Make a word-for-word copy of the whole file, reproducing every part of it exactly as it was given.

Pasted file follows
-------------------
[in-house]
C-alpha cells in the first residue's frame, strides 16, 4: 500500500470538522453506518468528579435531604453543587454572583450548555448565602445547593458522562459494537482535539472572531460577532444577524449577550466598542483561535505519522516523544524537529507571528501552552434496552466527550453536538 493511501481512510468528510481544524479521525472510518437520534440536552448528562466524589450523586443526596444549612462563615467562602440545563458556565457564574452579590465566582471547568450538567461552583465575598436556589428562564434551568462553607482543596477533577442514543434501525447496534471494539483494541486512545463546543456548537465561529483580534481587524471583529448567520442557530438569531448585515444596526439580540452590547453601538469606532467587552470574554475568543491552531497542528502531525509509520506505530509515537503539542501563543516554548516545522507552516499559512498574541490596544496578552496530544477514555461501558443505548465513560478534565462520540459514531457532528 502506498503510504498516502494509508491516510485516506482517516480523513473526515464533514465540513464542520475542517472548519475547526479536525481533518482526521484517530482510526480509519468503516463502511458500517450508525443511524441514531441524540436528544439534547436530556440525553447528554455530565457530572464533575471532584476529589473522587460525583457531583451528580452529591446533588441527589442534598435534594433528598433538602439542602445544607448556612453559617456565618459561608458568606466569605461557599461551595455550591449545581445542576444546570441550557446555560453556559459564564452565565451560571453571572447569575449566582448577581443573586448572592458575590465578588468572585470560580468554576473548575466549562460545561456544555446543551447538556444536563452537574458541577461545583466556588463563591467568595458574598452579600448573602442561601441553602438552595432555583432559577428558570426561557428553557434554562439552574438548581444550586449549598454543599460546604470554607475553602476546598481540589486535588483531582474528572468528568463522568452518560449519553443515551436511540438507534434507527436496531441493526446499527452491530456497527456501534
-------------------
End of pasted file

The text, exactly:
[in-house]
C-alpha cells in the first residue's frame, strides 16, 4: 500500500470538522453506518468528579435531604453543587454572583450548555448565602445547593458522562459494537482535539472572531460577532444577524449577550466598542483561535505519522516523544524537529507571528501552552434496552466527550453536538 493511501481512510468528510481544524479521525472510518437520534440536552448528562466524589450523586443526596444549612462563615467562602440545563458556565457564574452579590465566582471547568450538567461552583465575598436556589428562564434551568462553607482543596477533577442514543434501525447496534471494539483494541486512545463546543456548537465561529483580534481587524471583529448567520442557530438569531448585515444596526439580540452590547453601538469606532467587552470574554475568543491552531497542528502531525509509520506505530509515537503539542501563543516554548516545522507552516499559512498574541490596544496578552496530544477514555461501558443505548465513560478534565462520540459514531457532528 502506498503510504498516502494509508491516510485516506482517516480523513473526515464533514465540513464542520475542517472548519475547526479536525481533518482526521484517530482510526480509519468503516463502511458500517450508525443511524441514531441524540436528544439534547436530556440525553447528554455530565457530572464533575471532584476529589473522587460525583457531583451528580452529591446533588441527589442534598435534594433528598433538602439542602445544607448556612453559617456565618459561608458568606466569605461557599461551595455550591449545581445542576444546570441550557446555560453556559459564564452565565451560571453571572447569575449566582448577581443573586448572592458575590465578588468572585470560580468554576473548575466549562460545561456544555446543551447538556444536563452537574458541577461545583466556588463563591467568595458574598452579600448573602442561601441553602438552595432555583432559577428558570426561557428553557434554562439552574438548581444550586449549598454543599460546604470554607475553602476546598481540589486535588483531582474528572468528568463522568452518560449519553443515551436511540438507534434507527436496531441493526446499527452491530456497527456501534